Monday, 12 February 2007
Palladio's urban architecture in Vicenza made great use of the theatrical impact of a facade to create urban scenes, as illustrated in the wrapping of the basilica in two storeys of arcading, and the creation of a scenae frons in the Teatro Olimpico, completed by Scamozzi, with its false perspective diminishing streets.
Sunday, 11 February 2007
Palladio's church of San Giorgio Maggiore, on its island, commands the views across the bacino of San Marco, from the Doge's Palace above, and below from the Dogana. The facade's superimposed temple fronts, along with its siblings at Il Redentore and San Francesco della Vigna, established a new tradition in the compositional representation of a church.
Saturday, 10 February 2007
Giulio Romano's facades at the Palazzo Te in Mantua are only the most public expression of his mannerism. Enclosing the elaborately decorated narrative sequences of internal rooms, the exterior facade (above) and courtyard elevation (below)combine the use of refined orders of tuscan pilasters and engaged columns with heavily articulated rusticated surfaces and, on the interior elevation, the slipped triglyphs which hint at dissolution.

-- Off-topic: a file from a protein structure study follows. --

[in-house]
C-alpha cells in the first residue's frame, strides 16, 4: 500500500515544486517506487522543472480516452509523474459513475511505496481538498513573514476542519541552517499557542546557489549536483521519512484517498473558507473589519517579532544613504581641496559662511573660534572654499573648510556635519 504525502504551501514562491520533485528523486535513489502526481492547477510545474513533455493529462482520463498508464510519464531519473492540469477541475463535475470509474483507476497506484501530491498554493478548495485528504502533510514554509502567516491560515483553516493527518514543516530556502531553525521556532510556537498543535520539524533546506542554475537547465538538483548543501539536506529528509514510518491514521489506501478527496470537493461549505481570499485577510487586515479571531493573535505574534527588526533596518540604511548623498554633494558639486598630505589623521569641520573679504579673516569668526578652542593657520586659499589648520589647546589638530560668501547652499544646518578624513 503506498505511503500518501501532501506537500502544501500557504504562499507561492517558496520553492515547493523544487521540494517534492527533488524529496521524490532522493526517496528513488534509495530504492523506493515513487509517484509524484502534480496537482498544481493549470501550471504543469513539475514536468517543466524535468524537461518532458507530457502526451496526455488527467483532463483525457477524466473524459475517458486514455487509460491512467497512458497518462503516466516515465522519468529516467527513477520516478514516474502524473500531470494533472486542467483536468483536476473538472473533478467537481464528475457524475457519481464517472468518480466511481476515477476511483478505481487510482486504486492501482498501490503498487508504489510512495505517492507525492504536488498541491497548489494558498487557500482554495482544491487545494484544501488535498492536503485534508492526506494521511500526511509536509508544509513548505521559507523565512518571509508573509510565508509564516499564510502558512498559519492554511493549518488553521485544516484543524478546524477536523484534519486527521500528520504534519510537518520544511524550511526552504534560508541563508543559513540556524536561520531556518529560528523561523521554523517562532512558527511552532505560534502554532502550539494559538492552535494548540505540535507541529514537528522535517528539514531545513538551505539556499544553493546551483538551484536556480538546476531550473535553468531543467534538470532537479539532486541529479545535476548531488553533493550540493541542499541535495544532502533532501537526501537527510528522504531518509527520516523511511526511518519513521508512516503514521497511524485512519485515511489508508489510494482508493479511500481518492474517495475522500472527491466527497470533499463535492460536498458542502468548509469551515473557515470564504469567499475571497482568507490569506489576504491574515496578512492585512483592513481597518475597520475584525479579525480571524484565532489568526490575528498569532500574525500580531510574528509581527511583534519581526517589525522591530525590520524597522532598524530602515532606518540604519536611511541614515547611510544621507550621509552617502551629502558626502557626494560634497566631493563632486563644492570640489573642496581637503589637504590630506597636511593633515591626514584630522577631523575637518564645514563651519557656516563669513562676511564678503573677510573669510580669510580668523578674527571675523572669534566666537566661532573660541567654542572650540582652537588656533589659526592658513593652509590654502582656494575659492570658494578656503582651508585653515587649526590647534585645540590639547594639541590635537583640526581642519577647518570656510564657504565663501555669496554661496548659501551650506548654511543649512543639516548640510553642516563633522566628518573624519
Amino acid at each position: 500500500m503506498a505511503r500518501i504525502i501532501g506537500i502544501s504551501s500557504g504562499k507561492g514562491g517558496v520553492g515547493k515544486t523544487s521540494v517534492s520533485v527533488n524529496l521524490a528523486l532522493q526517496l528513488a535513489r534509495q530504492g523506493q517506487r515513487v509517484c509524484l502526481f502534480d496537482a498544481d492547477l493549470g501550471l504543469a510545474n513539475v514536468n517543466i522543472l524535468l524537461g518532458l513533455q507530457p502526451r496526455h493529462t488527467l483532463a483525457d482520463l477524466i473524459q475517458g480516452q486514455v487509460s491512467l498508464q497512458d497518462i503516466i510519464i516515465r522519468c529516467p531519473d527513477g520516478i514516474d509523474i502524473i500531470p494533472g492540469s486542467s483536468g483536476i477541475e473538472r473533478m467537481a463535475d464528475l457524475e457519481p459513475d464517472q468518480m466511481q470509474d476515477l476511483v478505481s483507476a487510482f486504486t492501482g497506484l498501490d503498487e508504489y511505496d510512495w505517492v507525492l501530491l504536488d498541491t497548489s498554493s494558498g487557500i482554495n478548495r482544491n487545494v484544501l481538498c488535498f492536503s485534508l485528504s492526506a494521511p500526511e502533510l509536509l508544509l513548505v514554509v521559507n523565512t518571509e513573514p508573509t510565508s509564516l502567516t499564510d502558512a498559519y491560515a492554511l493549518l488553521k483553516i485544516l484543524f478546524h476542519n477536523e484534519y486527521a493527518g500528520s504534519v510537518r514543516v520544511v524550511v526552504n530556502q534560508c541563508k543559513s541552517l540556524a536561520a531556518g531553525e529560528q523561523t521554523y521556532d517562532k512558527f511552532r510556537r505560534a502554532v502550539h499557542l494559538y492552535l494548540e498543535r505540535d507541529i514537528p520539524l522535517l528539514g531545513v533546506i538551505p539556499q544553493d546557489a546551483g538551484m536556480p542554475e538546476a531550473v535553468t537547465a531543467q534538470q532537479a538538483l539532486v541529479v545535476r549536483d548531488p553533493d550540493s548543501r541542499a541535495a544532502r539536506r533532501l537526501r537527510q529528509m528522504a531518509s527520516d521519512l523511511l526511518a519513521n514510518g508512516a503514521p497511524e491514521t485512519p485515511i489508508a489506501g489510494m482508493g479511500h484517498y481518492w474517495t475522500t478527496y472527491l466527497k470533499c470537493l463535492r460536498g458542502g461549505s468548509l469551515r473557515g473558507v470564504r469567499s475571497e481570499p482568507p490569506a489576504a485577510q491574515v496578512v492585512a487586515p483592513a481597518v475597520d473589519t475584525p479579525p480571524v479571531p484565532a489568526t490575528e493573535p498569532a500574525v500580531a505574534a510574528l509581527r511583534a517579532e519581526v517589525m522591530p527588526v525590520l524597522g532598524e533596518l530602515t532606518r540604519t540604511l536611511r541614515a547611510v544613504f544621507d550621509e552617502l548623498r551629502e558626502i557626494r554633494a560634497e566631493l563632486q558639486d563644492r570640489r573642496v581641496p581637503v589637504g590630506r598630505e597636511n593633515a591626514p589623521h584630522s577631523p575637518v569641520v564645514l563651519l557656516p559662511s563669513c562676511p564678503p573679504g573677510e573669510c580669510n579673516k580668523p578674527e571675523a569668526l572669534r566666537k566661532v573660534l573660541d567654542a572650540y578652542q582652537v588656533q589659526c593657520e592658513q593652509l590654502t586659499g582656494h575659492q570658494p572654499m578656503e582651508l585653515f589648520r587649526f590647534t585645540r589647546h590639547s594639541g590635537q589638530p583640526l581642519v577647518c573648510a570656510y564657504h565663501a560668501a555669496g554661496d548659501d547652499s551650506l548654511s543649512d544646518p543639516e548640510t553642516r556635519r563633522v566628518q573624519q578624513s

City gates present the opportunity for announcing the urban ideal to the surrounding chaos, both in preparation for entry into the city, as at the Porta Borsari in Verona (above), and in preparation for departure, as at Bernini's decoration of the Porta del Popolo in Rome (below).
Tuesday, 6 February 2007
The garden facade of the Villa Medici, on the Pincian hill in Rome, features a composition where the syncopated animation of the elevation is provided by the low relief panels depicting mythological scenes. The are fictively attached by garlands to the wall surface, and supplemented by images of antique masks, providing an alternative rhythm to that produced by the relatively spare fenestration.
The Mannerist villas of Rome are populated with architectural hybrids, such as the caryatids of the Casino of Pius IV in the Vatican, above, and the herms in the screen of the Villa Giulia, below.